First and foremost was Anne Murray who would go on to sell over 54 million records worldwide becoming a national treasure. Second in rank was Diane Dufresne, the first francophone female rocker. Patsy Gallant emerged and released successful songs in both French and English. Country singer Renée Martel had three chart toppers from 1972-1973: “Un Amour Qui Ne Veut Pas Mourir”, “Partir Au Soleil”, and “Si On Pouvait Recommencer”. The other big country singer who began rising to fame and glory was Carroll Baker.
 

Male Stars

The men were more plentiful (haven’t things changed since the 90s!). First in rank would be Gordon Lightfoot. Although his debut came in 1962, his big (international) breakthrough came eight years later. Neil Young had finished dabbling with Buffalo Springfield and went solo. He was always more successful outside of Canada, especially in the U.S. And he had the first #1 album in Britain by a Canadian artist. Pianist André Gagnon rose to prominence as did Frank Mills after his departure from The Bells.
 
A number of other singers emerged, like R. Dean Taylor, whom American critics consider one of the most underrated acts ever to record under the Motown label. His “Indiana Wants Me”, which opened the decade, made the Top 5 south of the border, becoming one of the label’s first hits from a white artist. The following year, Taylor came out with “Gotta See Jane” which did even better in Canada, finishing as one of the biggest Top 40 hits of the year in his native Toronto.
 
Tex Lecor achieved international success with the Georges Langford song “Le Frigidaire”, which he, amazingly, recorded in five languages. The French version topped the charts in Quebec for five straight weeks in early ’72. His “Quand Ca Ne Tourne Pas Rond” also did well. Award-winning folk music came from Ottawa-native Valdy.
 
Donald Lautrec continued churning out French hits (he was the one who sang a French version of “Whiter Shade of Pale” called “Le Jour du dernier jour”). On Remembrance Day in 1972, Lautrec’s “Le Mur Derriere La Grange” peaked at #2 on the Montreal charts. 1972 also was a big year for Georges Dor. Not only did his “Pour La Musique” top the charts in Quebec, but CKAC radio designated Dor’s “La Manic” as the most popular song of the last fifty years.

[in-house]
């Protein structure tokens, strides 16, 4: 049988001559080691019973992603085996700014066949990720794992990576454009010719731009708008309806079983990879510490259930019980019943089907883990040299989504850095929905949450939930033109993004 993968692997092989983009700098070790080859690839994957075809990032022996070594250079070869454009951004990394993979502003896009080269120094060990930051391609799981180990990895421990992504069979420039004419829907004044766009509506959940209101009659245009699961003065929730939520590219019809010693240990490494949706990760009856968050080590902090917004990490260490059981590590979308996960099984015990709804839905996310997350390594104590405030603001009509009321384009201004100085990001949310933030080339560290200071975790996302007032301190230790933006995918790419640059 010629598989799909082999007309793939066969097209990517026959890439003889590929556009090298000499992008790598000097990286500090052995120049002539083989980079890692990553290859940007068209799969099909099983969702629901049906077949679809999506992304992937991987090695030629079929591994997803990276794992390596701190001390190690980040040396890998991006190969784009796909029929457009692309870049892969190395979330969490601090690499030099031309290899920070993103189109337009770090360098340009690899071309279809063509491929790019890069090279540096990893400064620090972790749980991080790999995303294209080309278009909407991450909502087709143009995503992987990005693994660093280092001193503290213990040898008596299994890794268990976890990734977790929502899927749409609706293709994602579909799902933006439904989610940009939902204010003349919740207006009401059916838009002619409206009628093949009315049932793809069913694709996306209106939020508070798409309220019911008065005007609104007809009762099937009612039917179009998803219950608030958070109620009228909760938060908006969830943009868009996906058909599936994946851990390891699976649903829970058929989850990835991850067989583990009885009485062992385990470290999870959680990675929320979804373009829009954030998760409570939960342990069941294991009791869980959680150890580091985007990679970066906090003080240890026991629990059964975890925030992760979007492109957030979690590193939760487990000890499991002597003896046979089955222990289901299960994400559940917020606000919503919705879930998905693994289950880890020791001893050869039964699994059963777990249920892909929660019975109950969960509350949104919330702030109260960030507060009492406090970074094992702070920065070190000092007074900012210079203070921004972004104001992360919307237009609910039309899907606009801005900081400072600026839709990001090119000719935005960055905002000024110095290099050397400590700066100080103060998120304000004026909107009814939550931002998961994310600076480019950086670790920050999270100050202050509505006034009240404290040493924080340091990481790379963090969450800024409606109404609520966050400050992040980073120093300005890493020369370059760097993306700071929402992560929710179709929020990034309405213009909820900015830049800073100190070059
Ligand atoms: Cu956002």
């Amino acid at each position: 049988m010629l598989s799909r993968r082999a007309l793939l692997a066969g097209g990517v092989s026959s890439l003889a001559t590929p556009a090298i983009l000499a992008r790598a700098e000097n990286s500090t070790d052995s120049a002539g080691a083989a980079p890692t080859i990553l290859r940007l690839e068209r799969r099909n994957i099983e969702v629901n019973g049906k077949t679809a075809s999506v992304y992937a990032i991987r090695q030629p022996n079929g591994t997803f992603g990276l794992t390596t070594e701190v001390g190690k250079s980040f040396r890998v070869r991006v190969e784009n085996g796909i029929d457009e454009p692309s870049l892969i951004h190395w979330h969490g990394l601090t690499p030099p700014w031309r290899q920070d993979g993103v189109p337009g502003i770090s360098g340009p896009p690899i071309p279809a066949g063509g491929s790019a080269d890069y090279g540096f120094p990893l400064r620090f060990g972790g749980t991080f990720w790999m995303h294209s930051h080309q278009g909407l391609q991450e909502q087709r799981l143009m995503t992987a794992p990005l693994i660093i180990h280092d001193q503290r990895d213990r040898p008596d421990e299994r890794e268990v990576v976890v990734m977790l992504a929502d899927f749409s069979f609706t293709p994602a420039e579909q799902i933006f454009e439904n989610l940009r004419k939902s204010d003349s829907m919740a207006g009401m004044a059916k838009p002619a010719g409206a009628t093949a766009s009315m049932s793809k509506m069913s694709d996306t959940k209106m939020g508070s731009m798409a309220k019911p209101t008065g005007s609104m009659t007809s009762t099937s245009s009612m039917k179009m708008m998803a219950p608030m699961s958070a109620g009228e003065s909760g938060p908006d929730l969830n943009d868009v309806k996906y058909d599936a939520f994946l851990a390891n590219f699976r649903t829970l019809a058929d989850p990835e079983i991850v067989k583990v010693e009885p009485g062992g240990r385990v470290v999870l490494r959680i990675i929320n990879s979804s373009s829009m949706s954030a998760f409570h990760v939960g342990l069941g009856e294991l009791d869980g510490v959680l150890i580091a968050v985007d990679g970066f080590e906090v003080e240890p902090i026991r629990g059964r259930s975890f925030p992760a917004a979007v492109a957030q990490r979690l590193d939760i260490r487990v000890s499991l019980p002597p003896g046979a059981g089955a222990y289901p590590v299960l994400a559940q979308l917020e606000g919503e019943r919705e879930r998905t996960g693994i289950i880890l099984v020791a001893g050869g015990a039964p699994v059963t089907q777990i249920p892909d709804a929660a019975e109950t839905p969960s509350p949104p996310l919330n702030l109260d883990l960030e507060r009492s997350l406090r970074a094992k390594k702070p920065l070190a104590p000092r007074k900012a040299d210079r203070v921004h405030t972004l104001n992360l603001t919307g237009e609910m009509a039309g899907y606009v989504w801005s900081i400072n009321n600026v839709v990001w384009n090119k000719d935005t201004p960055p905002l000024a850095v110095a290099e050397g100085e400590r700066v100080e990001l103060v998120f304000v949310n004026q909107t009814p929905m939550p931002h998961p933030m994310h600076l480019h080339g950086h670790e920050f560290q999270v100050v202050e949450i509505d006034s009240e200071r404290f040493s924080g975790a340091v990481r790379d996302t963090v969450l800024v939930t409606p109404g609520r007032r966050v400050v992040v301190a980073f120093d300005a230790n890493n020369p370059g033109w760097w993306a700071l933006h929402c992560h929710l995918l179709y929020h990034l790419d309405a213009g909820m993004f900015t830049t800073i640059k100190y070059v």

Groups

The early 70s, like the late-60s, were dominated by The Guess Who, naturally. Their “American Woman” was the 2nd biggest Canadian tune of the whole decade and they had five additional songs that made the yearly Top 100. Perhaps the second most significant band of the period was April Wine with three huge hits that decade (and a couple in the early 80s). Bluesy Offenbach became a formidable force as well. Calgary‘s The Stampeders scored three major hits.  
 
Lighthouse succeeded with “One Fine Morning” (1971) and “Pretty Lady” (1973). They won Juno Awards for Best Group of the Year in 1973 and ’74. The Five Man Electrical Band‘s “Signs” was the 22nd biggest song of the year in 1971 and they subsequently scored with “I’m a Stranger here” two years later. Original Caste scored two major hits in 1970: “Mr. Monday” and “One Tin Soldier”. They disbanded the following year.
 
There were a couple of one-hit wonder bands that appeared. The first of these was Mashmakhan. Their “As the Years Go By” was the 10thbiggest hit of 1970. The following year, gospel-ish Ocean came out with the third most successful Canuck song of the decade: “Put Your Hand in the Hand”.
 
Before moving on to the big guns, below are mini-profiles of semi-major acts: Patsy Gallant and The Bells / Frank Mills.
 

Patsy Gallant

Patsy was one of ten children who all sang in a family group, The Gallant Sisters. She began singing when she was five. In 1967, she started a solo career, appearing in TV commercials and variety shows. Her debut album appeared in 1970 and she became, not only one of the few Canadians to have hits in both official languages (English and French) but also one of the few successful Canadian disco artists later in the decade. Patsy Gallant’s “Tout Va Trop Vite” reached No. 3 on the Canadian French charts in 1972. Later in the decade she had huge success with “From New York to L.A.”, and her “Sugar Daddy” was the best-selling Canadian single of the year in 1978. She won the Juno Award for Best Female Singer of the Year in both 1977 and 1978.
 

The Bells / Frank Mills

The Bells were a Montreal outfit who debuted in 1968. But their first big hit came in 1971—”Stay Awhile”, the 27th biggest song of the year. Their “Fly Little White Dove, Fly” was nominated for a Juno. Pianist Frank Mills departed for a successful solo career performing instrumental piano pop. His first major hit, which faired much better in Canada (topping the charts) than the U.S., was “Love Me Love Me Love” in 1972. “Pretty Little Fool” followed that year. His huge international breakthrough, however, came in 1979 care of his album Music Box Dancer with two hit singles: its title-track and “Peter Piper”. The album reached #21 on the Billboard charts and its title-track reached #3.
 
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Posted by on March 14, 2011 in 1970s, Artists, Major Stars, Period Summaries